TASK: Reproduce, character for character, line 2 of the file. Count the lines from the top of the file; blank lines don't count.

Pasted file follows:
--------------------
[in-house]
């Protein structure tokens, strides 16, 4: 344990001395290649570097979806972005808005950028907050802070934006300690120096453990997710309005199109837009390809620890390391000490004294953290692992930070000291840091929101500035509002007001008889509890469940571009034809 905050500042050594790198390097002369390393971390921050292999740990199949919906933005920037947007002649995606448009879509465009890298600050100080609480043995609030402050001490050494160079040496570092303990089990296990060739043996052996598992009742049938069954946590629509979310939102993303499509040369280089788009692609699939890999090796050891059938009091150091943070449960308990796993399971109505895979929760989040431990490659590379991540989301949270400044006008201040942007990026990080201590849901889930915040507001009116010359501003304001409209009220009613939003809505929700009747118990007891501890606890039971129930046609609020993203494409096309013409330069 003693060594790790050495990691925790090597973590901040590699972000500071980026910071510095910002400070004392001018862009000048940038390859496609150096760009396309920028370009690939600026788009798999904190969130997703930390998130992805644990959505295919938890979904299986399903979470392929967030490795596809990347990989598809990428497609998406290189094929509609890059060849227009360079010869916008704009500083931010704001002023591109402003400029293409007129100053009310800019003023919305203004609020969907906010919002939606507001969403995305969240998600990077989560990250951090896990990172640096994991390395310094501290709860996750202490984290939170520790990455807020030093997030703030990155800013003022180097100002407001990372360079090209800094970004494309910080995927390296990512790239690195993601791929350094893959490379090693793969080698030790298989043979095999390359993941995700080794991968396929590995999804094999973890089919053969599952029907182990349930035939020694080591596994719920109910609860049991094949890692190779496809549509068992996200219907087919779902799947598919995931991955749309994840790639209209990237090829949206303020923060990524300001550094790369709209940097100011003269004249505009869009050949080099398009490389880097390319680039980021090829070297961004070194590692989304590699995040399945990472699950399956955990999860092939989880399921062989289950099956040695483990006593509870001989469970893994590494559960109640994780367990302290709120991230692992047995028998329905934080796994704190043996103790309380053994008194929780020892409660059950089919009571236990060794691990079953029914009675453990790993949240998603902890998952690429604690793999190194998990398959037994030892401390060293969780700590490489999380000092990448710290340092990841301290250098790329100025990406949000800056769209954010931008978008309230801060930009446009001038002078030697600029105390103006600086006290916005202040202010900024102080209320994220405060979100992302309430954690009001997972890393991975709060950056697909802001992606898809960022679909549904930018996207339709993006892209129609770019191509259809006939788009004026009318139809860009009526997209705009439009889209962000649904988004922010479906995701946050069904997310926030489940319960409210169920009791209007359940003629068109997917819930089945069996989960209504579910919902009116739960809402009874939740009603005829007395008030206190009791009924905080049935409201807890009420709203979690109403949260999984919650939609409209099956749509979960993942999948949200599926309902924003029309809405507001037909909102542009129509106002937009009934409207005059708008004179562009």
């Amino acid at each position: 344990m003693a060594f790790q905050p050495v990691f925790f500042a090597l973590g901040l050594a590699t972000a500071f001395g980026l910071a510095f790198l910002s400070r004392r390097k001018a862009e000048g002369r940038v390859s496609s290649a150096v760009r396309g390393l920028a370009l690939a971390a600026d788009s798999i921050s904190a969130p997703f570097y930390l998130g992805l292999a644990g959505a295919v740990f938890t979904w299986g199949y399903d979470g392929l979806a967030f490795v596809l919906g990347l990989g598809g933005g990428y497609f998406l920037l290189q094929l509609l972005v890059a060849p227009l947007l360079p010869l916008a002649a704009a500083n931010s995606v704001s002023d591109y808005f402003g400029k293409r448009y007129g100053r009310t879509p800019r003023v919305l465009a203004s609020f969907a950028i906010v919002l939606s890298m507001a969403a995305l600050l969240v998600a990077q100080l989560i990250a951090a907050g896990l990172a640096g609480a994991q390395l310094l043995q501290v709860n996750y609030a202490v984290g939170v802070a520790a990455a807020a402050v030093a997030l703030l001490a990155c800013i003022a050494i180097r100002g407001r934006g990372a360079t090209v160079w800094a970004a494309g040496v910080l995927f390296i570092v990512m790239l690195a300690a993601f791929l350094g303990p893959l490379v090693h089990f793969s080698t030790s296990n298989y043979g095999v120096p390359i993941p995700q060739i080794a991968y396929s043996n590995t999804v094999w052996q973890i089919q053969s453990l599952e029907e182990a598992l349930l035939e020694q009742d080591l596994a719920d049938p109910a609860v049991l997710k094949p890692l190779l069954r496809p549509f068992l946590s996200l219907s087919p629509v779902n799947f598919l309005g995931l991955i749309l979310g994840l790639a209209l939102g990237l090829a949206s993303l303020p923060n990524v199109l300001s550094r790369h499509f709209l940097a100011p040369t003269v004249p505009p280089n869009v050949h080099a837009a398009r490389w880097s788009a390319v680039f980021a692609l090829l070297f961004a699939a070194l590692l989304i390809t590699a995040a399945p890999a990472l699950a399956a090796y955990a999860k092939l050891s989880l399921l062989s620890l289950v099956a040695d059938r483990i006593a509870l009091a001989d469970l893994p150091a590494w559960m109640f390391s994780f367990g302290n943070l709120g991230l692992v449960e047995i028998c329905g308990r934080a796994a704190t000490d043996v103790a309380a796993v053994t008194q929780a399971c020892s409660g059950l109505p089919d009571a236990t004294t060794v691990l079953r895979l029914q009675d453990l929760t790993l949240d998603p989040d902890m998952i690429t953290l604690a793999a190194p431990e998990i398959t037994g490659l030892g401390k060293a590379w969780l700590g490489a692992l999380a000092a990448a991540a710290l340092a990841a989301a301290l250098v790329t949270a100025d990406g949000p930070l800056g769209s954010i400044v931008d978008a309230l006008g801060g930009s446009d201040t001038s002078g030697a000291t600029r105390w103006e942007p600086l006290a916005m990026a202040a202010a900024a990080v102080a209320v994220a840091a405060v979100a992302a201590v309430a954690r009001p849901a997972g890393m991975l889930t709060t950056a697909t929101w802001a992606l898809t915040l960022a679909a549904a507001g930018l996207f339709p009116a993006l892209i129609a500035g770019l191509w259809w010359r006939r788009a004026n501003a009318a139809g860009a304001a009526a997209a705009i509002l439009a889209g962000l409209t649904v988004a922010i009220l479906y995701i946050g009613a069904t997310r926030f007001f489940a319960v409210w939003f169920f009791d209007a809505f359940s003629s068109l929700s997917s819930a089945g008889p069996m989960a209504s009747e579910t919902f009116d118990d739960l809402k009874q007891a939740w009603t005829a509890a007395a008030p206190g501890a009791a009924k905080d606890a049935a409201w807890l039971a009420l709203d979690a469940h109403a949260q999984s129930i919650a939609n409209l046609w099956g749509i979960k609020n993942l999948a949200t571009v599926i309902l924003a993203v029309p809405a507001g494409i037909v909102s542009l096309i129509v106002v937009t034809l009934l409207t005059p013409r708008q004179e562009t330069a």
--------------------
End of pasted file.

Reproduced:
């Protein structure tokens, strides 16, 4: 344990001395290649570097979806972005808005950028907050802070934006300690120096453990997710309005199109837009390809620890390391000490004294953290692992930070000291840091929101500035509002007001008889509890469940571009034809 905050500042050594790198390097002369390393971390921050292999740990199949919906933005920037947007002649995606448009879509465009890298600050100080609480043995609030402050001490050494160079040496570092303990089990296990060739043996052996598992009742049938069954946590629509979310939102993303499509040369280089788009692609699939890999090796050891059938009091150091943070449960308990796993399971109505895979929760989040431990490659590379991540989301949270400044006008201040942007990026990080201590849901889930915040507001009116010359501003304001409209009220009613939003809505929700009747118990007891501890606890039971129930046609609020993203494409096309013409330069 003693060594790790050495990691925790090597973590901040590699972000500071980026910071510095910002400070004392001018862009000048940038390859496609150096760009396309920028370009690939600026788009798999904190969130997703930390998130992805644990959505295919938890979904299986399903979470392929967030490795596809990347990989598809990428497609998406290189094929509609890059060849227009360079010869916008704009500083931010704001002023591109402003400029293409007129100053009310800019003023919305203004609020969907906010919002939606507001969403995305969240998600990077989560990250951090896990990172640096994991390395310094501290709860996750202490984290939170520790990455807020030093997030703030990155800013003022180097100002407001990372360079090209800094970004494309910080995927390296990512790239690195993601791929350094893959490379090693793969080698030790298989043979095999390359993941995700080794991968396929590995999804094999973890089919053969599952029907182990349930035939020694080591596994719920109910609860049991094949890692190779496809549509068992996200219907087919779902799947598919995931991955749309994840790639209209990237090829949206303020923060990524300001550094790369709209940097100011003269004249505009869009050949080099398009490389880097390319680039980021090829070297961004070194590692989304590699995040399945990472699950399956955990999860092939989880399921062989289950099956040695483990006593509870001989469970893994590494559960109640994780367990302290709120991230692992047995028998329905934080796994704190043996103790309380053994008194929780020892409660059950089919009571236990060794691990079953029914009675453990790993949240998603902890998952690429604690793999190194998990398959037994030892401390060293969780700590490489999380000092990448710290340092990841301290250098790329100025990406949000800056769209954010931008978008309230801060930009446009001038002078030697600029105390103006600086006290916005202040202010900024102080209320994220405060979100992302309430954690009001997972890393991975709060950056697909802001992606898809960022679909549904930018996207339709993006892209129609770019191509259809006939788009004026009318139809860009009526997209705009439009889209962000649904988004922010479906995701946050069904997310926030489940319960409210169920009791209007359940003629068109997917819930089945069996989960209504579910919902009116739960809402009874939740009603005829007395008030206190009791009924905080049935409201807890009420709203979690109403949260999984919650939609409209099956749509979960993942999948949200599926309902924003029309809405507001037909909102542009129509106002937009009934409207005059708008004179562009």